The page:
Mathur has perhaps been most inspired by 17-year-old Swedish global activist Greta Thunberg, whom she met in Washington, DC, in 2019 when Thunberg, along with Fridays for Future, received Amnesty International’s highest honour, the Ambassador of Conscience Award.
“In person, Greta is a quiet, kind person who becomes this powerhouse in public. She is such an inspiration to youth around the world. Greta fuels our activism to save the planet not only for us, but for our children and our children’s children.”
Mathur emphasizes that changing our thinking and our habits will make for a healthier world.
The first step young people can take, she said, is connecting with their parents about global issues.
“Start with a family challenge at home, for example, going a week without consuming packaged or processed foods. Parents follow world news so ask them about climate change. You’ll all learn and bond from these experiences.”
Connecting with classmates and teachers is the second step. “Young people have a voice and should encourage change at school.”
Mathur’s high school has an environment class where students are enlightened by ecological presentations.
“We have an eco club and school administration is implementing more and more eco friendly initiatives. Students can ask questions, express their concerns and offer suggestions that will improve and protect the environment.”
Mathur has been working with her teachers to help effect change, and many of her classmates have come on board.
One of the most encouraging examples of change was at her elementary school. As their commitment to reduce plastics, natural wood and metal utensils now replace single-use tableware. Students have also demonstrated their commitment to the environment by planting gardens on school property.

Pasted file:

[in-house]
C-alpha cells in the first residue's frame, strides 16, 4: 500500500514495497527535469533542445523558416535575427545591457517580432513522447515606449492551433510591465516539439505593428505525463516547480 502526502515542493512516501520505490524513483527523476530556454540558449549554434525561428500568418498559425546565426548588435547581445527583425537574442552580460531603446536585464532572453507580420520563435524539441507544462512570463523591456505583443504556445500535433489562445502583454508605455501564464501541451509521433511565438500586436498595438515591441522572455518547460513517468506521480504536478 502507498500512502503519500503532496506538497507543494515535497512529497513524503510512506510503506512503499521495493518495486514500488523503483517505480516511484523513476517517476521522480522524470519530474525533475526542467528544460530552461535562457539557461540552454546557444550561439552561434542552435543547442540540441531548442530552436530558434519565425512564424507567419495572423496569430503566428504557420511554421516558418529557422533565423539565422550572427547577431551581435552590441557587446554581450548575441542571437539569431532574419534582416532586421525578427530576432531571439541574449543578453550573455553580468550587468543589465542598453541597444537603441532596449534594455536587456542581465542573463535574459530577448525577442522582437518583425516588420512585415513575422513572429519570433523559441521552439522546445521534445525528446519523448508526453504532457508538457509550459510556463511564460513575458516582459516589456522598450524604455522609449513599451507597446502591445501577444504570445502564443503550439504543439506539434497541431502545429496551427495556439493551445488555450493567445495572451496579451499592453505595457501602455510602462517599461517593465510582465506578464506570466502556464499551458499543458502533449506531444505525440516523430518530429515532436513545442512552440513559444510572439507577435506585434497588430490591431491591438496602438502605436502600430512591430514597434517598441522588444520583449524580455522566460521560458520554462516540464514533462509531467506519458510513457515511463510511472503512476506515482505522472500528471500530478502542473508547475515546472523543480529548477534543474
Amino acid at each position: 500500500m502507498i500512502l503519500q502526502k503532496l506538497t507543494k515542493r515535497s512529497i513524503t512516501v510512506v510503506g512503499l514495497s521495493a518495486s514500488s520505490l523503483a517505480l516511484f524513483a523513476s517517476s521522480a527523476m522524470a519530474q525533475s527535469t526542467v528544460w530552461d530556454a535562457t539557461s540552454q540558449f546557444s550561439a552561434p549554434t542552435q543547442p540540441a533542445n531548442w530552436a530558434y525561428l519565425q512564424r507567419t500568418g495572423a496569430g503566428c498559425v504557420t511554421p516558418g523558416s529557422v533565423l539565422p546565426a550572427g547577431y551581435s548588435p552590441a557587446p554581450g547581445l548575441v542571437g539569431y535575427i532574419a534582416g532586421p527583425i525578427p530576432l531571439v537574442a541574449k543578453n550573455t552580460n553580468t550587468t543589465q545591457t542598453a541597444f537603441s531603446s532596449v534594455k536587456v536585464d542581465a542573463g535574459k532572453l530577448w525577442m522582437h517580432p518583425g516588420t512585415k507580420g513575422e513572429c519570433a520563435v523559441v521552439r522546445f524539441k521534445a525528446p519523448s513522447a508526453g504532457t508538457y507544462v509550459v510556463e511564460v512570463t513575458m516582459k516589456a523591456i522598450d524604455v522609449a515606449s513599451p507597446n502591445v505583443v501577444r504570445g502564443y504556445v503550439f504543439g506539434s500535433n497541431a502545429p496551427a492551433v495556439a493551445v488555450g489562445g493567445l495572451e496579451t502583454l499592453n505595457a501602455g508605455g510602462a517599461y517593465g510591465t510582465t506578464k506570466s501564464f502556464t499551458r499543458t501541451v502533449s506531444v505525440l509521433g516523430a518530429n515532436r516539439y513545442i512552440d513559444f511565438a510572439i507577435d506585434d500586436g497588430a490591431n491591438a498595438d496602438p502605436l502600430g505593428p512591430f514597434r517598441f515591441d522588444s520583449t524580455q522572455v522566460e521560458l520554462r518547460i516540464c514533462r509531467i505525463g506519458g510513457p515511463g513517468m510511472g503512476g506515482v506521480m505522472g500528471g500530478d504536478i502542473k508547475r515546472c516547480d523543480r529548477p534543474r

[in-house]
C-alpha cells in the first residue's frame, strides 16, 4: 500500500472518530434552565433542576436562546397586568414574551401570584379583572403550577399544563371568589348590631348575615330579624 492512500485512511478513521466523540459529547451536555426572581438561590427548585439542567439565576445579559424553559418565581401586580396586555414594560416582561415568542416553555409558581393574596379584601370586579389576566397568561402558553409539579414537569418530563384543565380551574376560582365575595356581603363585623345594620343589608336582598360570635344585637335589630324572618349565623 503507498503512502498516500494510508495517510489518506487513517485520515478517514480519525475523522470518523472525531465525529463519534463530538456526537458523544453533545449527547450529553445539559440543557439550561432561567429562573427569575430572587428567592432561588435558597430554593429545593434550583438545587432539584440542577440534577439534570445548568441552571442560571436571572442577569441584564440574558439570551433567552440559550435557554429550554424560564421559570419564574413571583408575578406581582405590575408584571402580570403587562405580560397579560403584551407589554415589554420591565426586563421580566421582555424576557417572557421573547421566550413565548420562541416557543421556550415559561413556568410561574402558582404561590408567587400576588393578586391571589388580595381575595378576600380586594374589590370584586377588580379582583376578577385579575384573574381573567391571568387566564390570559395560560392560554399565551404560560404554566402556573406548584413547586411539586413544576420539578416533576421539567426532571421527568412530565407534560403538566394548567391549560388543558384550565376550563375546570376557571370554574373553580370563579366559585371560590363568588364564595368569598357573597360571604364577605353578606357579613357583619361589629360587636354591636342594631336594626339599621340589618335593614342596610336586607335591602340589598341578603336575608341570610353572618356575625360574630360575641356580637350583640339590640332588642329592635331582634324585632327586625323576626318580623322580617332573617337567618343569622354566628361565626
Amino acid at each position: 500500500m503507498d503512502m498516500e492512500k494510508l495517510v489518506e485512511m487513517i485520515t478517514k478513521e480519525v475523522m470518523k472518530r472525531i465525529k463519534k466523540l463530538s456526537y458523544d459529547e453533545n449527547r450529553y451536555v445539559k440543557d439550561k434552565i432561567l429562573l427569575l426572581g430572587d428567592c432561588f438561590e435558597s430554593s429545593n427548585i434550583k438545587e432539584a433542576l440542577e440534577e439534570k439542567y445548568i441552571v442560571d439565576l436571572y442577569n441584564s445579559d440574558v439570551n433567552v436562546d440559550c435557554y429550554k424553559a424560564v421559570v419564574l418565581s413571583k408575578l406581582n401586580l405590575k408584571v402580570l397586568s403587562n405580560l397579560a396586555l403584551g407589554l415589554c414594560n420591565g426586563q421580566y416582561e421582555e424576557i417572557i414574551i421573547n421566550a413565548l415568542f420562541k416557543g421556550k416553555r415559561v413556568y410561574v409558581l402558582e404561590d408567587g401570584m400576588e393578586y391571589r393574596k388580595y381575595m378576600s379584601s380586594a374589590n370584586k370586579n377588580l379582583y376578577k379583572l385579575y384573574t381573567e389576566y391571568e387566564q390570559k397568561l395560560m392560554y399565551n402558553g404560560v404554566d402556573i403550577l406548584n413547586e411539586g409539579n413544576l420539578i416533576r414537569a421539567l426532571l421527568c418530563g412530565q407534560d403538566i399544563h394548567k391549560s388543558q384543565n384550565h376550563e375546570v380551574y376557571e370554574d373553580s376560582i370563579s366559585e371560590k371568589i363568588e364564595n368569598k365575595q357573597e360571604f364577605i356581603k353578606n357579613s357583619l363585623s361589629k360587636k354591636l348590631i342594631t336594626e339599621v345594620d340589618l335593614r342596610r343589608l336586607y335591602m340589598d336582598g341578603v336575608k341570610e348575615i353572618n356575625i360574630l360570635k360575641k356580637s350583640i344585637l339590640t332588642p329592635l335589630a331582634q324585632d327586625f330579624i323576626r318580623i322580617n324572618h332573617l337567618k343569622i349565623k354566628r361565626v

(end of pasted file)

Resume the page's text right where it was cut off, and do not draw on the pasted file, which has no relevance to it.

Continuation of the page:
“Even the kindergarteners participate. It’s so important to educate them about the environment at an early age. I remember how the little ones were so fascinated by the array of butterflies attracted to the flower beds. They were learning to appreciate nature in all its wholesome simplicity.”
Sophia Mathur’s Words of Inspiration
There’s no doubt that the climate crisis is going to affect our future. You might not be directly impacted, but if you have children it will definitely affect their lives. Climate change is real. Scientists say it’s a problem that can still be resolved, so let’s get out there and make change. We can all make small changes to start with and then take bigger action. Talk to people. The voices of youth can definitely influence adults to get on board.
Lobby your school to institute improvements that will impact climate change. Just get out there and enlighten everyone in your circle of friends and family and remember that you’re not alone. To our parents, educators and all adults: You’re the policy makers. You hold the decision-making power to implement lasting positive changes.
Growing up, you were able to enjoy life without concern about what is happening to your planet. You didn’t worry about what scientists had to say. Remember your childhood, hiking and biking, going to the beach and just being outdoors. Climate change is stealing our childhood. It shouldn’t be up to us.
We can all be climate champions and do our part to protect the planet for future generations.
Marlene Holkko Moore is a local communications professional and regular contributor to Sudbury.com.